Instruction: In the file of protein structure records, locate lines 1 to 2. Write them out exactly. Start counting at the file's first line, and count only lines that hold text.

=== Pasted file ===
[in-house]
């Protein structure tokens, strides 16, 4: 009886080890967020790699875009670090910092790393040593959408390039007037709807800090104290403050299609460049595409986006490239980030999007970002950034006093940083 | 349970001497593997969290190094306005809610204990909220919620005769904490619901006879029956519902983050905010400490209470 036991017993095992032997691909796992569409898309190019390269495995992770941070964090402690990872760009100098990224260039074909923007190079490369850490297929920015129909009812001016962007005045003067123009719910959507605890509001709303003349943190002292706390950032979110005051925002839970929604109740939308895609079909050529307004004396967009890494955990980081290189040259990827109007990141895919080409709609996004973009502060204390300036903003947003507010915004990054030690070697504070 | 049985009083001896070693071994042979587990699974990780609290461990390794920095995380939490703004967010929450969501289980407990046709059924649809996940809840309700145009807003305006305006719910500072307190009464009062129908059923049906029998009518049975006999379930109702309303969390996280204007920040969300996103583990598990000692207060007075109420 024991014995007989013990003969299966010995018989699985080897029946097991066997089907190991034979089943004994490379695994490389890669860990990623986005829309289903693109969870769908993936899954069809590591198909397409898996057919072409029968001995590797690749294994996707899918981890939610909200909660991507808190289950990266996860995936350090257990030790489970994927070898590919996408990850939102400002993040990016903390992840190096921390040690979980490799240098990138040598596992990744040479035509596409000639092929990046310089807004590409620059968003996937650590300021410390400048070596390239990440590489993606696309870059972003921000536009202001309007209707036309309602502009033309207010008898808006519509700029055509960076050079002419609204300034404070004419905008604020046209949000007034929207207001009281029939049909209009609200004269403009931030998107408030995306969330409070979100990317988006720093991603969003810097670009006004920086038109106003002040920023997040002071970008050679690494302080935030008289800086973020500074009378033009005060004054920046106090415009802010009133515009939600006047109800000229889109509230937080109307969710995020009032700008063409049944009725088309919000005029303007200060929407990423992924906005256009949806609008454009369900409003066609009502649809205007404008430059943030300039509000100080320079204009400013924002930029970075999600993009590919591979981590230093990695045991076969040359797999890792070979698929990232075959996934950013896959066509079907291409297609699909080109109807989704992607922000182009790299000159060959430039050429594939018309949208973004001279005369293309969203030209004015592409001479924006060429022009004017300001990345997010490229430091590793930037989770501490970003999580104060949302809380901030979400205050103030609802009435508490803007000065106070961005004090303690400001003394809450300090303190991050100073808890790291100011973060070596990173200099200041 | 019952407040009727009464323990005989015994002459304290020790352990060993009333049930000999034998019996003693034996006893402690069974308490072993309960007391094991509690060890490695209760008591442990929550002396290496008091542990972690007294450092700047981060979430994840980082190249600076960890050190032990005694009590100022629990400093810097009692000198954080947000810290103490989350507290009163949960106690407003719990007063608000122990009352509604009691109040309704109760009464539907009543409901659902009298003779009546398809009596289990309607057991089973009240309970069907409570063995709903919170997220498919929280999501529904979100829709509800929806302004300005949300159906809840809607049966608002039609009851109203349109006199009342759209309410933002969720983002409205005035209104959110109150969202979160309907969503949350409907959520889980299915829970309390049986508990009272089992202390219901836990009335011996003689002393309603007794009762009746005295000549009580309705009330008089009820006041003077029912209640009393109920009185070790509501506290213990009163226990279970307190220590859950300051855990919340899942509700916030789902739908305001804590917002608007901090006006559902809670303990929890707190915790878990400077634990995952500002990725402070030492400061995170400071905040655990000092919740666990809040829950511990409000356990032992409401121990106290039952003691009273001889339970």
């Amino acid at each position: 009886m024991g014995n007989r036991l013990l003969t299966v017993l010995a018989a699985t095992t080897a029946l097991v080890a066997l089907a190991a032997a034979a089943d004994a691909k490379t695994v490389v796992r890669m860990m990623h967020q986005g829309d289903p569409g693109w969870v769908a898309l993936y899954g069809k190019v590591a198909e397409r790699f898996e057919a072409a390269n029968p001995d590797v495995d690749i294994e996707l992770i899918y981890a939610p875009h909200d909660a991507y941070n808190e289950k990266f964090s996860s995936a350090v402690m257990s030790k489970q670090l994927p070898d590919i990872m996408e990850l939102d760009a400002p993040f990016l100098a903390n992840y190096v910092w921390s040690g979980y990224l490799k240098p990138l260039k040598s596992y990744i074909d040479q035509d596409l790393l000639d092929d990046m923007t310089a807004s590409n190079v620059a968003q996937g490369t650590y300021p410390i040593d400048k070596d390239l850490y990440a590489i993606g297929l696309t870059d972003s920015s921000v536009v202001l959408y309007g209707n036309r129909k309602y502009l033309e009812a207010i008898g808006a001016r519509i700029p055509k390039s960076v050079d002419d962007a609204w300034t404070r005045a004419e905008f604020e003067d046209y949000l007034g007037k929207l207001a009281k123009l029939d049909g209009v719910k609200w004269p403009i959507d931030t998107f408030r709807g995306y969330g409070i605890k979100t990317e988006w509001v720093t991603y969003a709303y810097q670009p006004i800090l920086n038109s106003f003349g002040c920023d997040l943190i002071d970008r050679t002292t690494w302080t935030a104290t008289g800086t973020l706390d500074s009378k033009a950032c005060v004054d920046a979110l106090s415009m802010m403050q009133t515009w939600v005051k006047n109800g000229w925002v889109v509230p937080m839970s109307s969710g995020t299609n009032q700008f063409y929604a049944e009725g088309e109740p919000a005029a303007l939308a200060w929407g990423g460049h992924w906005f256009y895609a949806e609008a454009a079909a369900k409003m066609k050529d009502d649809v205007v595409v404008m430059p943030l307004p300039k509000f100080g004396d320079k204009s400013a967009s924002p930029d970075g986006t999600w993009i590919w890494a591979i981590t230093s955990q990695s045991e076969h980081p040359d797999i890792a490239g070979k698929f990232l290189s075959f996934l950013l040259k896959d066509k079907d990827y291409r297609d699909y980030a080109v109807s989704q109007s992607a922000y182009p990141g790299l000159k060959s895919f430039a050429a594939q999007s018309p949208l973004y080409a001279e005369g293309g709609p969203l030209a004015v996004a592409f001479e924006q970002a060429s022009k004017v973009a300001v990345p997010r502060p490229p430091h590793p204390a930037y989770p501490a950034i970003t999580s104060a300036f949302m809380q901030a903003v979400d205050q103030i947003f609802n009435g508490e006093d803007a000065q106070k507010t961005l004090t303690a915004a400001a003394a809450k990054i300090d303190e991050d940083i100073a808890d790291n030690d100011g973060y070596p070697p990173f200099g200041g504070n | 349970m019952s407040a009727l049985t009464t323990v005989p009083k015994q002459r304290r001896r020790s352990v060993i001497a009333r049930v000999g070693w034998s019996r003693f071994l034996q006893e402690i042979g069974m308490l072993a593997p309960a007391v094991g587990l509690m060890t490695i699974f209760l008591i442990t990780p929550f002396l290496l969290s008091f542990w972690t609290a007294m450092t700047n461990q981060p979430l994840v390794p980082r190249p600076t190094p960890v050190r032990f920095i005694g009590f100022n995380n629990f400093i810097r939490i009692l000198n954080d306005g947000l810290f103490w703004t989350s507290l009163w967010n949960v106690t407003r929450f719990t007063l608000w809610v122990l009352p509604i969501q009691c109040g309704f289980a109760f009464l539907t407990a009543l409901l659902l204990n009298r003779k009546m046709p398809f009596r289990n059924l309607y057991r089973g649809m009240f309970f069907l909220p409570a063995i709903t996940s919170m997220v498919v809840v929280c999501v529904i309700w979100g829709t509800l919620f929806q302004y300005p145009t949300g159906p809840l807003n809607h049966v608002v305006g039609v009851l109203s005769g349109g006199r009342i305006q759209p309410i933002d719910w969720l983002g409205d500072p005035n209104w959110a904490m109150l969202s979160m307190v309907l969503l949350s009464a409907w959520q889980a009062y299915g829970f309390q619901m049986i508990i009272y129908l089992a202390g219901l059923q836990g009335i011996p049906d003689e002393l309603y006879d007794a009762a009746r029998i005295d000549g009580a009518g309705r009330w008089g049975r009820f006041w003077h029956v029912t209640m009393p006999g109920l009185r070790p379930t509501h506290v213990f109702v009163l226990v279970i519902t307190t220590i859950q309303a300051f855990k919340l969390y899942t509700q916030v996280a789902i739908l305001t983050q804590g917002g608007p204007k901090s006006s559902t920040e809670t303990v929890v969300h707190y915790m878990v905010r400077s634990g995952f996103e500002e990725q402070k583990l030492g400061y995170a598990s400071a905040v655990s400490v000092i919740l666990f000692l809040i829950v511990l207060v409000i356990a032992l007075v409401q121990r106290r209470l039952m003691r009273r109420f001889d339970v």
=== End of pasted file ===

[in-house]
């Protein structure tokens, strides 16, 4: 009886080890967020790699875009670090910092790393040593959408390039007037709807800090104290403050299609460049595409986006490239980030999007970002950034006093940083 | 349970001497593997969290190094306005809610204990909220919620005769904490619901006879029956519902983050905010400490209470 036991017993095992032997691909796992569409898309190019390269495995992770941070964090402690990872760009100098990224260039074909923007190079490369850490297929920015129909009812001016962007005045003067123009719910959507605890509001709303003349943190002292706390950032979110005051925002839970929604109740939308895609079909050529307004004396967009890494955990980081290189040259990827109007990141895919080409709609996004973009502060204390300036903003947003507010915004990054030690070697504070 | 049985009083001896070693071994042979587990699974990780609290461990390794920095995380939490703004967010929450969501289980407990046709059924649809996940809840309700145009807003305006305006719910500072307190009464009062129908059923049906029998009518049975006999379930109702309303969390996280204007920040969300996103583990598990000692207060007075109420 024991014995007989013990003969299966010995018989699985080897029946097991066997089907190991034979089943004994490379695994490389890669860990990623986005829309289903693109969870769908993936899954069809590591198909397409898996057919072409029968001995590797690749294994996707899918981890939610909200909660991507808190289950990266996860995936350090257990030790489970994927070898590919996408990850939102400002993040990016903390992840190096921390040690979980490799240098990138040598596992990744040479035509596409000639092929990046310089807004590409620059968003996937650590300021410390400048070596390239990440590489993606696309870059972003921000536009202001309007209707036309309602502009033309207010008898808006519509700029055509960076050079002419609204300034404070004419905008604020046209949000007034929207207001009281029939049909209009609200004269403009931030998107408030995306969330409070979100990317988006720093991603969003810097670009006004920086038109106003002040920023997040002071970008050679690494302080935030008289800086973020500074009378033009005060004054920046106090415009802010009133515009939600006047109800000229889109509230937080109307969710995020009032700008063409049944009725088309919000005029303007200060929407990423992924906005256009949806609008454009369900409003066609009502649809205007404008430059943030300039509000100080320079204009400013924002930029970075999600993009590919591979981590230093990695045991076969040359797999890792070979698929990232075959996934950013896959066509079907291409297609699909080109109807989704992607922000182009790299000159060959430039050429594939018309949208973004001279005369293309969203030209004015592409001479924006060429022009004017300001990345997010490229430091590793930037989770501490970003999580104060949302809380901030979400205050103030609802009435508490803007000065106070961005004090303690400001003394809450300090303190991050100073808890790291100011973060070596990173200099200041 | 019952407040009727009464323990005989015994002459304290020790352990060993009333049930000999034998019996003693034996006893402690069974308490072993309960007391094991509690060890490695209760008591442990929550002396290496008091542990972690007294450092700047981060979430994840980082190249600076960890050190032990005694009590100022629990400093810097009692000198954080947000810290103490989350507290009163949960106690407003719990007063608000122990009352509604009691109040309704109760009464539907009543409901659902009298003779009546398809009596289990309607057991089973009240309970069907409570063995709903919170997220498919929280999501529904979100829709509800929806302004300005949300159906809840809607049966608002039609009851109203349109006199009342759209309410933002969720983002409205005035209104959110109150969202979160309907969503949350409907959520889980299915829970309390049986508990009272089992202390219901836990009335011996003689002393309603007794009762009746005295000549009580309705009330008089009820006041003077029912209640009393109920009185070790509501506290213990009163226990279970307190220590859950300051855990919340899942509700916030789902739908305001804590917002608007901090006006559902809670303990929890707190915790878990400077634990995952500002990725402070030492400061995170400071905040655990000092919740666990809040829950511990409000356990032992409401121990106290039952003691009273001889339970």